4.3%

Management

4.1%

Project Management

4.1%

Automotive Technology

3.5%

Information Technology

3.5%

General Education, Specific Areas

3.5%

Environmental Control Technologies/Technicians

2.8%

Psychology

2.5%

Curriculum And Instruction

2.3%

General Studies

2.0%

Nursing

2.0%
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Degrees

Bachelors

33.7%

Masters

26.0%

Other

20.4%

Associate

12.6%

Certificate

4.3%

Doctorate

1.6%

Diploma

1.3%

License

0.1%
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Internship
Temporary

Real Technical Training Instructor Salaries

Job Title Company Location Start Date Salary
Technical Training Instructor Alstom Grid LLC Redmond, WA Jul 27, 2016 $116,500
Technical Training Instructor/Developer Plantronics, Inc. Santa Cruz, CA Aug 25, 2015 $95,000 -
$130,000
Technical Training Instructor IV Solar Turbines Incorporated San Diego, CA Sep 13, 2010 $81,900
Senior Technical Training Instructor Honeywell International Inc. Houston, TX Sep 01, 2014 $75,000
Technical Training Instructor and Developer for Ultrasound Philips Medical Systems (Cleveland), Inc. Highland Heights, OH Mar 17, 2015 $63,000
Instructional Technology Training & Development SP North Carolina Agricultural and Technical State Un Greensboro, NC Aug 01, 2011 $62,000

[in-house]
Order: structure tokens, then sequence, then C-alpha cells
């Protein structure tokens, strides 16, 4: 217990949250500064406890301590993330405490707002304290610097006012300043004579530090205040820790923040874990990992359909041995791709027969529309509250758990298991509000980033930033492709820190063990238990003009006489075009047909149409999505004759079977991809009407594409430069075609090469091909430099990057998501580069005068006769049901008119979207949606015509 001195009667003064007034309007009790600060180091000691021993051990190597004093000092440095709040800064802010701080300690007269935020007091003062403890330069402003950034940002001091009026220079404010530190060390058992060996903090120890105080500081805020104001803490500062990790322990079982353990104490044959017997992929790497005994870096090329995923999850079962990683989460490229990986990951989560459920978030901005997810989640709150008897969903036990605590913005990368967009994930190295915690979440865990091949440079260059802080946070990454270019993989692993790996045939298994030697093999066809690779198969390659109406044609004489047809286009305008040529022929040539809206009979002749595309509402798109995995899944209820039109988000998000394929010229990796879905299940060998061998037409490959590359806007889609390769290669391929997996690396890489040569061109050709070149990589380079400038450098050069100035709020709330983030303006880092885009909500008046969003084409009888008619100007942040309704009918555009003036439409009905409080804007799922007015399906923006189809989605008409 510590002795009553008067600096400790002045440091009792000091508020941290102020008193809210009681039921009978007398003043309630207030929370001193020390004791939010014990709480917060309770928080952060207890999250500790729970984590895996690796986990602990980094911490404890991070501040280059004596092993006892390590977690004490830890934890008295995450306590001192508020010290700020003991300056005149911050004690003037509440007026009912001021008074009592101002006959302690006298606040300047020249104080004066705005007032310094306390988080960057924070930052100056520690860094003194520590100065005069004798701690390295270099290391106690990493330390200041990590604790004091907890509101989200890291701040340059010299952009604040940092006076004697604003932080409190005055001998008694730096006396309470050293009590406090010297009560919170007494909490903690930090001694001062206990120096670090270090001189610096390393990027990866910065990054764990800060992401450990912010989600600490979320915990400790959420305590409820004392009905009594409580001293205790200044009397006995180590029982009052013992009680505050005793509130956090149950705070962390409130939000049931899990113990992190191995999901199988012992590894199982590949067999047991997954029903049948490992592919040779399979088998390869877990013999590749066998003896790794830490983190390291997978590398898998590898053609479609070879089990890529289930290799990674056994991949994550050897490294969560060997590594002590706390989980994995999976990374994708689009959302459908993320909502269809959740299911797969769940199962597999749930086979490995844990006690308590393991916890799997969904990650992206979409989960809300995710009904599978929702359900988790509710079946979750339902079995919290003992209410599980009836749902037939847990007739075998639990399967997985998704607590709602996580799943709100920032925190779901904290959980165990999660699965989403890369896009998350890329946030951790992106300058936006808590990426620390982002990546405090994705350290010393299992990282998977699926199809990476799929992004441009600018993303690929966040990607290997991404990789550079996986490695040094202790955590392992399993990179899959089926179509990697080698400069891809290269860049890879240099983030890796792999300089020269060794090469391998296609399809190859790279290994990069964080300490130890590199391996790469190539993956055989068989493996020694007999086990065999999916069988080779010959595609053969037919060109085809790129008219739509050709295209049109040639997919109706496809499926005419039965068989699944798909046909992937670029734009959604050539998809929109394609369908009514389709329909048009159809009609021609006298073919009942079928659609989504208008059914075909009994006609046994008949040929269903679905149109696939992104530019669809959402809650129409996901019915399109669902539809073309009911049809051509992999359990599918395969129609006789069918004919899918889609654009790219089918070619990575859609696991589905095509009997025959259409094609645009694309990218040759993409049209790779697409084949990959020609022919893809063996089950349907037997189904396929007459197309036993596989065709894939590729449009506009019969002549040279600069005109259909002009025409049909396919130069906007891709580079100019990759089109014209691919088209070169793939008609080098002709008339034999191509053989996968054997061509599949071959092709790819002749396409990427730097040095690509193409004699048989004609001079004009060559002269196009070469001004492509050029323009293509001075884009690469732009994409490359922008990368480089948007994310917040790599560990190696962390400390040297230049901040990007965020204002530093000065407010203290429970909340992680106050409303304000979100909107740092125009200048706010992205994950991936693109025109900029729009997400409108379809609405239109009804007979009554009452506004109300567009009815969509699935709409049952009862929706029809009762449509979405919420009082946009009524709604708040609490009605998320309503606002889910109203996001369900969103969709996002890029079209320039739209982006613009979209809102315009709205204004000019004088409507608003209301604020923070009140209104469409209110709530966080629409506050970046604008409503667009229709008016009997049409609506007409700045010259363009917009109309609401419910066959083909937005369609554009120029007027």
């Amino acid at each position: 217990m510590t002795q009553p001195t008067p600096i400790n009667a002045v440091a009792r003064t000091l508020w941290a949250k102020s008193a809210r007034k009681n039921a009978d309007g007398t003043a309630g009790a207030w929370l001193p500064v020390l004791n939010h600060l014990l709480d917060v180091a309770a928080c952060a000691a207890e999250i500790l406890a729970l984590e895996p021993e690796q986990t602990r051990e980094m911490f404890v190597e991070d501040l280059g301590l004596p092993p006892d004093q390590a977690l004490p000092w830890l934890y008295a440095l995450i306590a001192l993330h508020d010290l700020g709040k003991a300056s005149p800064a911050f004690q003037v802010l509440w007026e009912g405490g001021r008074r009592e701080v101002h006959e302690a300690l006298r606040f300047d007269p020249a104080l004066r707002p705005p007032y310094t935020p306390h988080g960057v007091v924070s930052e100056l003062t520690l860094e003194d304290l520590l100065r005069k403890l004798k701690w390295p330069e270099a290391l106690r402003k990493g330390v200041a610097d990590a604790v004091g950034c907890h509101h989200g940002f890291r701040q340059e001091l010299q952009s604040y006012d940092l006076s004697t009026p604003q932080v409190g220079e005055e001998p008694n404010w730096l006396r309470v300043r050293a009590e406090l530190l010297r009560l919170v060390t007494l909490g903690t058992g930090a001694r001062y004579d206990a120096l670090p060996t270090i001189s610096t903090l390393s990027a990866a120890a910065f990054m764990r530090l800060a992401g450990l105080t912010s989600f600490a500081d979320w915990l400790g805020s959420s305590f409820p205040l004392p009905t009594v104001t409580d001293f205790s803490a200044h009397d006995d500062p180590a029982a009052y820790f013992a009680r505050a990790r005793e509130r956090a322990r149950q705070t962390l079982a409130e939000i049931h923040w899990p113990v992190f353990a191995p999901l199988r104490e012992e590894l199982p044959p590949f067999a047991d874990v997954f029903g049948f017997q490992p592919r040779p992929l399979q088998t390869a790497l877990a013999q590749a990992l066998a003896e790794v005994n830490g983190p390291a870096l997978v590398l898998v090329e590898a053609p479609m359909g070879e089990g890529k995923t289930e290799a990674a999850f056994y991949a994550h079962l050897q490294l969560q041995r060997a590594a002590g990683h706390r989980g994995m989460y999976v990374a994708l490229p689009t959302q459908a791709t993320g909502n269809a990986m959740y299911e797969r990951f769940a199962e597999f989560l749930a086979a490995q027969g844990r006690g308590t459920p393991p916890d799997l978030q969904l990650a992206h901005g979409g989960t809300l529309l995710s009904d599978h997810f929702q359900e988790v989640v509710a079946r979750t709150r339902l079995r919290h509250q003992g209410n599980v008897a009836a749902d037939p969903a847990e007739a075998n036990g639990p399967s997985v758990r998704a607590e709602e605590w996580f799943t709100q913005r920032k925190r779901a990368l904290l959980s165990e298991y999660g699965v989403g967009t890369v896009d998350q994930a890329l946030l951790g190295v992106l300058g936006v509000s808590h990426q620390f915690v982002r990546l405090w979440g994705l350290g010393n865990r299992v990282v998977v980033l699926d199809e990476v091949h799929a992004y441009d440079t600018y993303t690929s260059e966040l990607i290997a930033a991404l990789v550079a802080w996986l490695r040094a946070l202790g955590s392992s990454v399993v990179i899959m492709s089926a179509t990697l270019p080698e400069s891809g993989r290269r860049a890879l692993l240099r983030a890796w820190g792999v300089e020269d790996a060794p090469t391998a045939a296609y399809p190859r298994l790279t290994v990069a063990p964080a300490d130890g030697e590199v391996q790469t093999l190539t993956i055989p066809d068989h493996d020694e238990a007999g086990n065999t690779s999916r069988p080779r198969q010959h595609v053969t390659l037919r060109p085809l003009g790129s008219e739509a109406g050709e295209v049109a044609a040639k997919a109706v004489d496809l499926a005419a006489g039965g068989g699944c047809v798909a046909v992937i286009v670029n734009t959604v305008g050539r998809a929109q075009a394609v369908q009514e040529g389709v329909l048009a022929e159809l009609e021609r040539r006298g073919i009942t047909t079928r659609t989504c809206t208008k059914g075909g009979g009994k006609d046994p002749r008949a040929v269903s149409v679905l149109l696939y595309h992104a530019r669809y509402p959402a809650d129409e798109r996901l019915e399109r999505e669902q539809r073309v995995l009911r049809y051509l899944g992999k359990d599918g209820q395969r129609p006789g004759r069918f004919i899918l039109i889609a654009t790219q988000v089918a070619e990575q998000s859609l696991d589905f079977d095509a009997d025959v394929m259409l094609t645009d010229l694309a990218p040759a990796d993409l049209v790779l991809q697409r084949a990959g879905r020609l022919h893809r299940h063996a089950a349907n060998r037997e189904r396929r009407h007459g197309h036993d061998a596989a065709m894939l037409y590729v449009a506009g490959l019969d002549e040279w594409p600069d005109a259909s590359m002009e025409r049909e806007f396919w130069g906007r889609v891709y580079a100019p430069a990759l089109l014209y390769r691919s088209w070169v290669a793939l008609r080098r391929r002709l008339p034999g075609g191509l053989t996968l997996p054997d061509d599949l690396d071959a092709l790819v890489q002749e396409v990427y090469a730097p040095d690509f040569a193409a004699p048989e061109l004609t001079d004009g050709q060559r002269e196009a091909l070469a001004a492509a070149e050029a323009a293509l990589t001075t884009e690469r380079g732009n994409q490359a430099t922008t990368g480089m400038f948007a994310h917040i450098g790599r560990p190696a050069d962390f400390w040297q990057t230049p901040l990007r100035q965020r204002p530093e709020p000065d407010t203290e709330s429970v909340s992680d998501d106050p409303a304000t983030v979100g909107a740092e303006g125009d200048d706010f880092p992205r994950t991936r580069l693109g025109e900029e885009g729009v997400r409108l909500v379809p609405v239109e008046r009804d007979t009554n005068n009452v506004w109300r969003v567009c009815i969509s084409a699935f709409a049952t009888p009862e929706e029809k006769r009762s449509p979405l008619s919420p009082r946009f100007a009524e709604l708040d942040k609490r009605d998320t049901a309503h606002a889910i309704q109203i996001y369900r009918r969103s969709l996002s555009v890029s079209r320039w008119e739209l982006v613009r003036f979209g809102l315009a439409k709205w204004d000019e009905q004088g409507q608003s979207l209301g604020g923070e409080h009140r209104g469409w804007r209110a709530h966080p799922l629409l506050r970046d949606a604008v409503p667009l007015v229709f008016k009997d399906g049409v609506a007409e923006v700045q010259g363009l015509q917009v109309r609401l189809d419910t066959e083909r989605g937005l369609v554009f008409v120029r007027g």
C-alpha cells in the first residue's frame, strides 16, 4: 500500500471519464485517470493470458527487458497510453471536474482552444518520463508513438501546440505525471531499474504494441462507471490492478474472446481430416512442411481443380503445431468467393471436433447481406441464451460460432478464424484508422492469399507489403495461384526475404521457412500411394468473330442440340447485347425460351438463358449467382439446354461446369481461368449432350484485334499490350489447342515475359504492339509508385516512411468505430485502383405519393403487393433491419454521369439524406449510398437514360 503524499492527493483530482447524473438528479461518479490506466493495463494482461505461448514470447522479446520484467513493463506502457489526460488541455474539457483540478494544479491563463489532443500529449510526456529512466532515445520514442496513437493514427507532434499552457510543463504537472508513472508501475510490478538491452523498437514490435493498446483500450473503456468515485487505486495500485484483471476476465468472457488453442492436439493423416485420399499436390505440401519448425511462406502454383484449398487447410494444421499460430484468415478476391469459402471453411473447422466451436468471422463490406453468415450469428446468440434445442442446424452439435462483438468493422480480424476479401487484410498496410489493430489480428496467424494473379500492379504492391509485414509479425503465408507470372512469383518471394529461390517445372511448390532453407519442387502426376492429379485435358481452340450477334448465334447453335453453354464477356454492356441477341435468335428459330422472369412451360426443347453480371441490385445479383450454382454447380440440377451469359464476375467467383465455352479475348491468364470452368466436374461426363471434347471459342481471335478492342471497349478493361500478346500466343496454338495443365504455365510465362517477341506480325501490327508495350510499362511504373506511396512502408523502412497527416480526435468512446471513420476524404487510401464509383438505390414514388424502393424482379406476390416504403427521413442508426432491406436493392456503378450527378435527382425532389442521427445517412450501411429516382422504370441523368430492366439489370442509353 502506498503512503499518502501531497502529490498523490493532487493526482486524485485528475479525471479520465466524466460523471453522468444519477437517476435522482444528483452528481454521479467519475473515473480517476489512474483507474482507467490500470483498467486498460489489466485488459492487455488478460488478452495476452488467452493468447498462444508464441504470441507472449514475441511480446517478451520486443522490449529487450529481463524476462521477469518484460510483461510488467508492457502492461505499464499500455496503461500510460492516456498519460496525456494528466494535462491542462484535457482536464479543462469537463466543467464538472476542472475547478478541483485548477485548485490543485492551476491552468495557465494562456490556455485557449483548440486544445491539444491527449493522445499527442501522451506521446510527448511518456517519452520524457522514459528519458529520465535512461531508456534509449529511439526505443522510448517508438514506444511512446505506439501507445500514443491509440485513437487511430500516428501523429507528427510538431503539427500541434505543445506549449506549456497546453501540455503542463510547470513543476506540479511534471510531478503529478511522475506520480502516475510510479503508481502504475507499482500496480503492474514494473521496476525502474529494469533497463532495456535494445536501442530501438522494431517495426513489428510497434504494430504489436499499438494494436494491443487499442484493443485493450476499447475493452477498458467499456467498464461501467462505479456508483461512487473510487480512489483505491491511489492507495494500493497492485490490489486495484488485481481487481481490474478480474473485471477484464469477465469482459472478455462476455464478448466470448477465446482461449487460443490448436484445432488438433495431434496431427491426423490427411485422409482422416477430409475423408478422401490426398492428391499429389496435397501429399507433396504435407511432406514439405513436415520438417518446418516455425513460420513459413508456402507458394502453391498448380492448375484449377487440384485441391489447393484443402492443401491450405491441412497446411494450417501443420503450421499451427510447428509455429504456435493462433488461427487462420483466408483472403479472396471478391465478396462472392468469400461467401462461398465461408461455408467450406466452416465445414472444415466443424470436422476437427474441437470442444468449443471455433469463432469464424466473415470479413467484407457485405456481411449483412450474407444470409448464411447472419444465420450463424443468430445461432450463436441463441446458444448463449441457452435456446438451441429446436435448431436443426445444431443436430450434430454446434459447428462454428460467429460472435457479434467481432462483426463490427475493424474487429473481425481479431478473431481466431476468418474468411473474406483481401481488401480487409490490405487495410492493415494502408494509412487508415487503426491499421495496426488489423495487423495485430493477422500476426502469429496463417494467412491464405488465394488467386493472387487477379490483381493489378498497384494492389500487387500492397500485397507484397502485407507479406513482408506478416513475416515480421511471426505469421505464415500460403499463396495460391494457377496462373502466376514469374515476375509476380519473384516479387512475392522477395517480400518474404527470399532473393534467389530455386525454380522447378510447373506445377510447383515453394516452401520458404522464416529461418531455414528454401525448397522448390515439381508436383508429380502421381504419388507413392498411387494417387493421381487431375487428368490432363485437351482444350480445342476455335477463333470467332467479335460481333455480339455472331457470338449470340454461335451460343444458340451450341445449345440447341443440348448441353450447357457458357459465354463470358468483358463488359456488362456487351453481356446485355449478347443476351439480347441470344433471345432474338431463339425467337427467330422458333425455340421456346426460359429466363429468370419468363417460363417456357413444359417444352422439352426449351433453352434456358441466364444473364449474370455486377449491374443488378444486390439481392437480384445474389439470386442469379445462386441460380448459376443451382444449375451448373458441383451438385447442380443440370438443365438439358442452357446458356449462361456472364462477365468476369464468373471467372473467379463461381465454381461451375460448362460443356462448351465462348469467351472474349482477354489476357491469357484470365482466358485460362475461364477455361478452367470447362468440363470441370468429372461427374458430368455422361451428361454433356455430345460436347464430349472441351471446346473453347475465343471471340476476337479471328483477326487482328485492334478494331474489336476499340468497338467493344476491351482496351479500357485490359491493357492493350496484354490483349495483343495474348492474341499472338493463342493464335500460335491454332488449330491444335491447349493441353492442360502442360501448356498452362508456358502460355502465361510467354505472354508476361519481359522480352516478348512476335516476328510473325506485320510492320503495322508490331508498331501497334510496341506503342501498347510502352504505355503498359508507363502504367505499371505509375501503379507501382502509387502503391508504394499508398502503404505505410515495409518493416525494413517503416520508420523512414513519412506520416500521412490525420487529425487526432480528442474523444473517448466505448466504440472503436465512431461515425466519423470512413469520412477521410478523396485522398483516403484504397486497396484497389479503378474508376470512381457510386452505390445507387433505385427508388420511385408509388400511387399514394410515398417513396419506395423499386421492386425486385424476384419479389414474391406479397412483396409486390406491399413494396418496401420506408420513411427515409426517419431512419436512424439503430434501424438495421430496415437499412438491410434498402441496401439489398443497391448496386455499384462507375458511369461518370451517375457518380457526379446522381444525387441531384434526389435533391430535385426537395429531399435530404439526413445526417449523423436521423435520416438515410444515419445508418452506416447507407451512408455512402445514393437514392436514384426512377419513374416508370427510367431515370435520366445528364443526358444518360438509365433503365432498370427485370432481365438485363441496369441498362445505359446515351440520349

Technical Training Instructor/Developer Philips Medical Systems (Cleveland), Inc. Highland Heights, OH Feb 19, 2015 $60,487
Instructional Technologist/Trainer University of Northern Colorado Greeley, CO Jul 01, 2010 $46,592 -
$52,749

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Top Skills for A Technical Training Instructor

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  1. Training Programs
  2. Curriculum
  3. Procedures
You can check out examples of real life uses of top skills on resumes here:
  • Conducted specialized training programs for Senior Air Operations Staff Officers, airport managers and air traffic operations supervisors.
  • Tailored curriculum and strategies to facilitate easier information flow to trainees, evaluated junior instructors.
  • Selected as a job instructor responsible for development and execution of training procedures.
  • Maintained classroom discipline to ensure that all safety guidelines were followed and necessary precautions were taken when necessary.
  • Conducted classroom/laboratory instruction using training aids, equipment and approved lesson plans for 300 students annually.

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Top 10 Best States for Technical Training Instructors

  1. Alaska
  2. Wyoming
  3. District of Columbia
  4. Oregon
  5. Wisconsin
  6. New York
  7. Iowa
  8. Hawaii
  9. North Dakota
  10. Ohio
  • (19 jobs)
  • (31 jobs)
  • (70 jobs)
  • (163 jobs)
  • (88 jobs)
  • (371 jobs)
  • (76 jobs)
  • (20 jobs)
  • (19 jobs)
  • (174 jobs)

Top Technical Training Instructor Employers

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Jobs From Top Technical Training Instructor Employers